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Friday, 15 June, 2001, 09:41 GMT 10:41 UK
Solar eclipse: What happened in 1999
A satellite image shows the Moon's shadow on Europe's western edge
A satellite image shows the Moon's shadow on Europe's western edge
Europe and South Asia witnessed a total solar eclipse in August 1999, allowing scientists to study violent magnetic storms in the Sun's corona.

The drama is over and the Moon has passed over the Sun, but for scientists the work is just beginning.

From the UK to the India, they harnessed the darkness of the August 99 total solar eclipse to try to solve mysteries about the Sun and its effect on the Earth, generating masses of data which must now be interpreted.

How solar storms strike the Earth and knock out satellites, why the Sun's atmosphere is much hotter than its surface and how the Sun's heat drives the Earth's climate are just some of the questions the researchers are asking.

And new mysteries have also been thrown up. Professor Mark Bailey, Director of the Armagh Observatory, UK, observed the eclipse from Alderney in the Channel Islands. He told the BBC: "As the eclipse grew towards totality, we had very unusual phenomena in the sky. Two very dark bands stretched right across the sky, bracketing the Sun like parallel lines, which I have never heard reported before."

Champagne scientists

In the Romanian city of Ramnicu Valcea, where totality lasted longest, scientists from Williams College, in Massachusetts, US, cracked open bottles of champagne as the Sun began to reappear.

Scientist adjusting coeloscope
The 1999 solar eclipse will lead to greater scientific understanding
"It worked great," said Jay Pasachoff, director of the Hopkins Observatory at Williams College. Working from the roof of a hotel, he and colleagues carried out experiments on solar heating, the Sun's corona and the Sun's magnetic field.

The 1999 solar eclipse will lead to greater scientific understanding, largely because its track across Europe and South Asia allowed astronomers many vantage points with clear skies. Also, the Sun is nearing the peak of its 11-year activity cycle, so the corona should be more active than during previous eclipses.

The eclipse is an important scientific opportunity for two main reasons. Firstly, it completely cuts out the Sun's light for a short time which can be precisely predicted. This means that the effect of the Sun on the Earth's atmosphere can be measured.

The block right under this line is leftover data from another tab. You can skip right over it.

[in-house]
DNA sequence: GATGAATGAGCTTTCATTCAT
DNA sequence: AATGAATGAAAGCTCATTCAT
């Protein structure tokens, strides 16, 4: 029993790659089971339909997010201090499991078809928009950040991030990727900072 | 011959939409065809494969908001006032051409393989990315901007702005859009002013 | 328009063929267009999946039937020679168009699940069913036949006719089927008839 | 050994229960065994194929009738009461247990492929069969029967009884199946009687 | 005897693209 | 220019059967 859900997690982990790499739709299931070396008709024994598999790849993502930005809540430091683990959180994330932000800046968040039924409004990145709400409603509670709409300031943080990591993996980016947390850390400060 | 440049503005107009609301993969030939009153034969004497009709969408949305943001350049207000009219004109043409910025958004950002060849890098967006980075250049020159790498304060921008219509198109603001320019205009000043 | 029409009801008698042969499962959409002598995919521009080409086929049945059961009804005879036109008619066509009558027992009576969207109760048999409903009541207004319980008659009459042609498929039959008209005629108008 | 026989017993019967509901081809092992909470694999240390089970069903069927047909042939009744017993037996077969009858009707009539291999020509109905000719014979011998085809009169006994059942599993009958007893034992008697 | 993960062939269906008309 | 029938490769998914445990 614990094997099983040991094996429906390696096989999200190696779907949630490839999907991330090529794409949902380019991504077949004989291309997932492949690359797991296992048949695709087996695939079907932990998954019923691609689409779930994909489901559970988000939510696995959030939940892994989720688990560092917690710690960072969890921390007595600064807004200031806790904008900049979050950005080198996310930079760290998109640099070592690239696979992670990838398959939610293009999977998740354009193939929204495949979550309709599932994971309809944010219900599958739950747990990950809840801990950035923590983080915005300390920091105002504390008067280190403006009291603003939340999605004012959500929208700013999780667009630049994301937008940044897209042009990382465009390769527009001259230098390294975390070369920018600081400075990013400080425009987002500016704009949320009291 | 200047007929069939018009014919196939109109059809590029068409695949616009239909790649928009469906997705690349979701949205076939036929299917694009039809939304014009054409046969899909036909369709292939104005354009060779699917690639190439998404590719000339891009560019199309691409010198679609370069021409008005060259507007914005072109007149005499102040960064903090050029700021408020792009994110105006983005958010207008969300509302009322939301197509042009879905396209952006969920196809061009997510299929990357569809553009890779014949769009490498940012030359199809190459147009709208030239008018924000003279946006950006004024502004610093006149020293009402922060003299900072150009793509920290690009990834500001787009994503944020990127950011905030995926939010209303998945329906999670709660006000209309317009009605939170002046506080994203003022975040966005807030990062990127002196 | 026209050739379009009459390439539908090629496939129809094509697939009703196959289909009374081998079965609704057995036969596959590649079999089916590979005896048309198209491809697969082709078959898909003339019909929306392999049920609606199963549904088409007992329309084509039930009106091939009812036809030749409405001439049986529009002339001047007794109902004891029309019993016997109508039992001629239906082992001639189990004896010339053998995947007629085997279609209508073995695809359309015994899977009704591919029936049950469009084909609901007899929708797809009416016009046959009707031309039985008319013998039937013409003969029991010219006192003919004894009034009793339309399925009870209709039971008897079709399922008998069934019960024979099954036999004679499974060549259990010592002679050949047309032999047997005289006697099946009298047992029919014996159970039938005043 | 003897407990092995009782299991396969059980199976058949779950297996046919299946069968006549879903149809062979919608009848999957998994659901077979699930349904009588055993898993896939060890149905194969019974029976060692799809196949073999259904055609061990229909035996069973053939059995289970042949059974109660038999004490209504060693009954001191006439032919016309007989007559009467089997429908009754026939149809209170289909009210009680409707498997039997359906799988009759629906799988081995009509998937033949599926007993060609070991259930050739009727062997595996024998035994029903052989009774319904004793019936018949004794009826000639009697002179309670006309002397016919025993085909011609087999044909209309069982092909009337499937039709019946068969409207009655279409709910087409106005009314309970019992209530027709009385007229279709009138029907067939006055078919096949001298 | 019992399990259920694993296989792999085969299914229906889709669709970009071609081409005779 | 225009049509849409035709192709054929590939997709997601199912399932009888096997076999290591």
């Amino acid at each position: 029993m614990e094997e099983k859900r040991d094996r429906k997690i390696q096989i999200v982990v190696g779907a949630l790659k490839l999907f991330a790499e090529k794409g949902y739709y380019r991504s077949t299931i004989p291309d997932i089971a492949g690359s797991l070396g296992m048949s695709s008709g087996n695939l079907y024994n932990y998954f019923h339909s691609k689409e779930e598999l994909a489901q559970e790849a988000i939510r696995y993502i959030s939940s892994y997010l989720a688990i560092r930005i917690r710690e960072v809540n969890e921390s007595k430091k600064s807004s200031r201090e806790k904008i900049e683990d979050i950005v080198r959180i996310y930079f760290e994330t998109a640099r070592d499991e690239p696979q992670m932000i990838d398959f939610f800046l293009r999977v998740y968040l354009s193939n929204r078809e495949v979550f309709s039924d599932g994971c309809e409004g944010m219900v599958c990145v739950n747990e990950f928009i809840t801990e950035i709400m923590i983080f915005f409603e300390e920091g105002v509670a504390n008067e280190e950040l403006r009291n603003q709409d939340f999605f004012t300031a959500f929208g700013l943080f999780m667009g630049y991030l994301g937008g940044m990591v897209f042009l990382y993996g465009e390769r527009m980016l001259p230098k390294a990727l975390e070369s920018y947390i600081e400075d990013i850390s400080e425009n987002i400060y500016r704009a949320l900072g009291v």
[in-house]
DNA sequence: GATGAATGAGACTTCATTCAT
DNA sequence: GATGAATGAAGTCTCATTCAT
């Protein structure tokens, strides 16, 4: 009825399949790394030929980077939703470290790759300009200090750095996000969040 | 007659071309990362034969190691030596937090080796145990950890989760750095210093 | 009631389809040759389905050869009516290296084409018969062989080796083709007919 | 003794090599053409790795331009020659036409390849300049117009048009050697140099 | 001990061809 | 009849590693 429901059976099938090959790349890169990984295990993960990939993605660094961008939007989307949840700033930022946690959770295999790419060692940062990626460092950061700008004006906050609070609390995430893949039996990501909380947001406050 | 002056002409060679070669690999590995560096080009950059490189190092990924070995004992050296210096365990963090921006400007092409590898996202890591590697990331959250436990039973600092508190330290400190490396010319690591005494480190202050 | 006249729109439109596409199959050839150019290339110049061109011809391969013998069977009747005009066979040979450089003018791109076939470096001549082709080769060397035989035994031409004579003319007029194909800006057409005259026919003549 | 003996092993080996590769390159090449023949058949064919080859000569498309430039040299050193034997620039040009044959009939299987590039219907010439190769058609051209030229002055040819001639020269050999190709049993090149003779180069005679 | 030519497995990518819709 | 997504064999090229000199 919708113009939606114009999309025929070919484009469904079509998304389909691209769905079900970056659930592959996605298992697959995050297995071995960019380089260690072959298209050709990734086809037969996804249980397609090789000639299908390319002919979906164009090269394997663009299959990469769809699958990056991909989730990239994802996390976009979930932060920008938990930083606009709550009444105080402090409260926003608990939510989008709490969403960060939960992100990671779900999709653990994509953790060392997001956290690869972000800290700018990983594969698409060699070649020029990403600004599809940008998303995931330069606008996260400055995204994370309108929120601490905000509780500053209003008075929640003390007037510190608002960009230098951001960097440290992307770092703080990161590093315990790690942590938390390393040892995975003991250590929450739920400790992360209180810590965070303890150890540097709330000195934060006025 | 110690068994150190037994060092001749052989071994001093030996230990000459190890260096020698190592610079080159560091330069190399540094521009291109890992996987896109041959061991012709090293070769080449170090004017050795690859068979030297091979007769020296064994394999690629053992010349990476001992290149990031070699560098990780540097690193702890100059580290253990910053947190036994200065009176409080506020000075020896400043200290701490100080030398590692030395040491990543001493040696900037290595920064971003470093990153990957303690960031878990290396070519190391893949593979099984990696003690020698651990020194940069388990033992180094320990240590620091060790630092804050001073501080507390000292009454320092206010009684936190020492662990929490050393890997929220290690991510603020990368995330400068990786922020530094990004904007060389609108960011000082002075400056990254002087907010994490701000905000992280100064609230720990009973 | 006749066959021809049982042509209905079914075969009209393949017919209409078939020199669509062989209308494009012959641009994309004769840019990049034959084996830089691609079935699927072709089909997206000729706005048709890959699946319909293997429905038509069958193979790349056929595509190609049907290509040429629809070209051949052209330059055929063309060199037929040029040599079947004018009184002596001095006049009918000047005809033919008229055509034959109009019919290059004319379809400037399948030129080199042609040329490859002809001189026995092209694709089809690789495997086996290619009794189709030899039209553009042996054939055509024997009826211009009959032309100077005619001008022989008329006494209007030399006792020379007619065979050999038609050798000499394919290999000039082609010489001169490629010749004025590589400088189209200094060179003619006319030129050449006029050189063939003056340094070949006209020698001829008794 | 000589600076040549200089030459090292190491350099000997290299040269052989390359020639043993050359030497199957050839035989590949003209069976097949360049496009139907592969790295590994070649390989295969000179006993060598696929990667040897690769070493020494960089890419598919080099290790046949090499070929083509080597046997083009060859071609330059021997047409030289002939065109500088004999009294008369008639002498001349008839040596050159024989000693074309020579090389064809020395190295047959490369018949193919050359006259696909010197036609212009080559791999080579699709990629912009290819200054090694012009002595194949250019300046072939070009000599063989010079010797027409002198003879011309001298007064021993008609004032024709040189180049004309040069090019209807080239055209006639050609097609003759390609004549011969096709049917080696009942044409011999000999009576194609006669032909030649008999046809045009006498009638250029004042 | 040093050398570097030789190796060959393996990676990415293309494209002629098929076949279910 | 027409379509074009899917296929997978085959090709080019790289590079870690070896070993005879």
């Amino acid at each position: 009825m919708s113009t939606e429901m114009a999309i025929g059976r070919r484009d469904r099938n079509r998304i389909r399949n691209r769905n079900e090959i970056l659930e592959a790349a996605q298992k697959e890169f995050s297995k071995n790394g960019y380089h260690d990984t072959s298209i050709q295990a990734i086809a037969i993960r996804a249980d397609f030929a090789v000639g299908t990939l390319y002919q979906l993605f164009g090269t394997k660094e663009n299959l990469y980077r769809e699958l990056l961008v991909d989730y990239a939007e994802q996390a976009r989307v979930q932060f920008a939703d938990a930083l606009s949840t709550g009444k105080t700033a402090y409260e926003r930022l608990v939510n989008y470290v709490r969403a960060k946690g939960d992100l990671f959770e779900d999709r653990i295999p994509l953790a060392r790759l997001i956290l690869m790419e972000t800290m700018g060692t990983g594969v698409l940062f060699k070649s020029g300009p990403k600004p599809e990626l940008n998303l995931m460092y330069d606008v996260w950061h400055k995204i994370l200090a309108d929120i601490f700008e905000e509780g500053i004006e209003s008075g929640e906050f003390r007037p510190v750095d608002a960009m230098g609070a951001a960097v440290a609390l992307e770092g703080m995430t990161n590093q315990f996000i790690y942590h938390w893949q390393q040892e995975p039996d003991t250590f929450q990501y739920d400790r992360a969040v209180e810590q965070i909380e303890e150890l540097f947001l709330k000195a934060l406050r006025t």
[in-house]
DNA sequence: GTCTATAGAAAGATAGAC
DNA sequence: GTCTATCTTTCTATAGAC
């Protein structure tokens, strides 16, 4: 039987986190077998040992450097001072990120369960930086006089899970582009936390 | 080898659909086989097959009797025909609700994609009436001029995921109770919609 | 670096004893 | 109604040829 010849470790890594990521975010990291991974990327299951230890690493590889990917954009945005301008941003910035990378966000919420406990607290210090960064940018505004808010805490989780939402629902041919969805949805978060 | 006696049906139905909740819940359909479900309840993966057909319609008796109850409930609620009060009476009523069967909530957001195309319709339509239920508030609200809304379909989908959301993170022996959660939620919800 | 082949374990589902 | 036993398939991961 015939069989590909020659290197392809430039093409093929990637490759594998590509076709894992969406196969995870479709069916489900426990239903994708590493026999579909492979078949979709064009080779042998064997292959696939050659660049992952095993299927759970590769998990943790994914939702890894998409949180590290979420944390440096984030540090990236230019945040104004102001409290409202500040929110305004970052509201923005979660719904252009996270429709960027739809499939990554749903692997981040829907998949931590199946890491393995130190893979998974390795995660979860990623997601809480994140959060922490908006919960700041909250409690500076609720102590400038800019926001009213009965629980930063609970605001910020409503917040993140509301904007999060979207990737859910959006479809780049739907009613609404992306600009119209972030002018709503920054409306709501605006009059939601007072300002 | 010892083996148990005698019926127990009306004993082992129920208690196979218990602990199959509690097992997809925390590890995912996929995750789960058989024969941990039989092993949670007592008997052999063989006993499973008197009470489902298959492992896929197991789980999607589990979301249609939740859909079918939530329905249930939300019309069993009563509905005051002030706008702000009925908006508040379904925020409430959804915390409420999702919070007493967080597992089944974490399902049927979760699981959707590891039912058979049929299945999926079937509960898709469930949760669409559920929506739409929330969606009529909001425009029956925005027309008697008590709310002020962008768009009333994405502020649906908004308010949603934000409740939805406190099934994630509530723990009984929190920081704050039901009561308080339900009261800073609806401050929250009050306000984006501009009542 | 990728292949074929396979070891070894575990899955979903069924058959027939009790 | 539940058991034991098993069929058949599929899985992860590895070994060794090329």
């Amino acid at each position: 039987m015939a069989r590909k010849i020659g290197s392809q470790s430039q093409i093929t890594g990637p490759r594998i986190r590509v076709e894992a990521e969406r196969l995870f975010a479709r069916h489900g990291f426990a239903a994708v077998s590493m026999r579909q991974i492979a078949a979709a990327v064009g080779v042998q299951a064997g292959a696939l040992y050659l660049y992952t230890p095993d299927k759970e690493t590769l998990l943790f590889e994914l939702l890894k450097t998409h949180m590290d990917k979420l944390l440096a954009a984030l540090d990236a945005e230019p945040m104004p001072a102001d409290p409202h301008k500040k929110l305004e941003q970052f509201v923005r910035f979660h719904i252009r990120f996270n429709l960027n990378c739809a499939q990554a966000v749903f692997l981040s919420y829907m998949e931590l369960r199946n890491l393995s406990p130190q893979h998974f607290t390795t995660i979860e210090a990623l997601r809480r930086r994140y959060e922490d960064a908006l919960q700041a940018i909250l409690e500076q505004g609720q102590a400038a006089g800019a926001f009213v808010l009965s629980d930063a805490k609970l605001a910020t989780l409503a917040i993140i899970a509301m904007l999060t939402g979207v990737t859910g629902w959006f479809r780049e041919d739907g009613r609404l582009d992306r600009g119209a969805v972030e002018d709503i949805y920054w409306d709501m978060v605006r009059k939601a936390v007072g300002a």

Radio waves

For example, the ionosphere is a little-understood outer layer of the Earth's atmosphere. This is where the Sun's energy first affects Earth. Radio waves bounce off the ionosphere much better in darkness than in light, so they can be used to probe the behaviour of the enigmatic layer.

During an eclipse scientists can see the violent magnetic storms in the corona
Secondly, the Moon perfectly blocks out the body of the Sun, leaving its outer atmosphere, or corona, in perfect view. Normally, the Sun's intense light means the corona is nearly impossible to observe in detail.

During an eclipse, scientists can see the violent magnetic storms in the corona which might explain why the corona is two million degrees Celsius, whilst the Sun's surface is a relatively cool 6,000 degrees Celsius.

Even in areas where cloud blocked a clear view, scientific experiments were successful. At Land's End in the UK, Dr Barrie Jones, head of Physics and Astronomy at the Open University, was searching for waves of pressure changes in the atmosphere.

"These are believed to be generated because the Moon's shadow cools the atmosphere," Dr Jones told BBC News Online. "I know I'll have some good data and hope to detect these waves for the first time."

Cause and effect

Dr Jones's equipment is highly sensitive and has to detect pressure variations of just a hundredth of a millibar. These pressure waves are in the atmosphere all the time, generated by sunsets and sunrise and by the wind going over mountains.

Dr Barrie Jones said his experiments were not spoilt by cloudy skies
"They are important ways of carrying energy around the atmosphere and so of importance in the general understanding of weather," said Dr Jones, a veteran of five eclipses.

"The beauty of the eclipse is that you know exactly what is causing the waves, and where and when. So you can link a specific wave train back to a specific cause. Usually these waves are caused by such a mixture of events you cannot link cause and effect. This will give a much better understanding of the process."

Dr Jones's experiment worked well but was his enjoyment of the spectacle spoiled by the cloudy skies? Not at all. "It was actually very impressive, a great wall of darkness flying over the Atlantic towards us and really nice orange and pink colours around the horizon."

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